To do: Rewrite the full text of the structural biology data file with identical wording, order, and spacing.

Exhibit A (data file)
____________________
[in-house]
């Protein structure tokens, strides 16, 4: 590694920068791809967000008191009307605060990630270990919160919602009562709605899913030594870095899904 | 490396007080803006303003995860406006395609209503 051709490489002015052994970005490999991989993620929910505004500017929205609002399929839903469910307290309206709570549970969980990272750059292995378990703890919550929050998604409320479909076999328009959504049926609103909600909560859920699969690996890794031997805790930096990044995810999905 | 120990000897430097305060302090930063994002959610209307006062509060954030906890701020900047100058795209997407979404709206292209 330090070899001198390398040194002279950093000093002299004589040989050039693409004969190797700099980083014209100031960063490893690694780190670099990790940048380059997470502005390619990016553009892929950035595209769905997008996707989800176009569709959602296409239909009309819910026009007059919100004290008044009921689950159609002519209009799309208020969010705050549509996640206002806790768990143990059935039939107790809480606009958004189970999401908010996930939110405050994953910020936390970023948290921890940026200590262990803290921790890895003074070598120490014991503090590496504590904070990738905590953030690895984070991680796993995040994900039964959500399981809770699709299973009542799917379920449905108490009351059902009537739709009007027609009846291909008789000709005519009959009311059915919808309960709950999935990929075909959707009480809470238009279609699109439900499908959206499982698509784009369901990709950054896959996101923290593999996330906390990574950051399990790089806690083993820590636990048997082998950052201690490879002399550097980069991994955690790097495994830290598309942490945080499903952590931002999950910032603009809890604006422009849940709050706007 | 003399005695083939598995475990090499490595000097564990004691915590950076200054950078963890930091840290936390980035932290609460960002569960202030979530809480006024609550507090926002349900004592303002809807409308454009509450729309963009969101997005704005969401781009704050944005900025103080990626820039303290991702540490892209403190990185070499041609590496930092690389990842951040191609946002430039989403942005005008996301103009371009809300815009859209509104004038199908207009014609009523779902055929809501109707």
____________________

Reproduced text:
[in-house]
């Protein structure tokens, strides 16, 4: 590694920068791809967000008191009307605060990630270990919160919602009562709605899913030594870095899904 | 490396007080803006303003995860406006395609209503 051709490489002015052994970005490999991989993620929910505004500017929205609002399929839903469910307290309206709570549970969980990272750059292995378990703890919550929050998604409320479909076999328009959504049926609103909600909560859920699969690996890794031997805790930096990044995810999905 | 120990000897430097305060302090930063994002959610209307006062509060954030906890701020900047100058795209997407979404709206292209 330090070899001198390398040194002279950093000093002299004589040989050039693409004969190797700099980083014209100031960063490893690694780190670099990790940048380059997470502005390619990016553009892929950035595209769905997008996707989800176009569709959602296409239909009309819910026009007059919100004290008044009921689950159609002519209009799309208020969010705050549509996640206002806790768990143990059935039939107790809480606009958004189970999401908010996930939110405050994953910020936390970023948290921890940026200590262990803290921790890895003074070598120490014991503090590496504590904070990738905590953030690895984070991680796993995040994900039964959500399981809770699709299973009542799917379920449905108490009351059902009537739709009007027609009846291909008789000709005519009959009311059915919808309960709950999935990929075909959707009480809470238009279609699109439900499908959206499982698509784009369901990709950054896959996101923290593999996330906390990574950051399990790089806690083993820590636990048997082998950052201690490879002399550097980069991994955690790097495994830290598309942490945080499903952590931002999950910032603009809890604006422009849940709050706007 | 003399005695083939598995475990090499490595000097564990004691915590950076200054950078963890930091840290936390980035932290609460960002569960202030979530809480006024609550507090926002349900004592303002809807409308454009509450729309963009969101997005704005969401781009704050944005900025103080990626820039303290991702540490892209403190990185070499041609590496930092690389990842951040191609946002430039989403942005005008996301103009371009809300815009859209509104004038199908207009014609009523779902055929809501109707």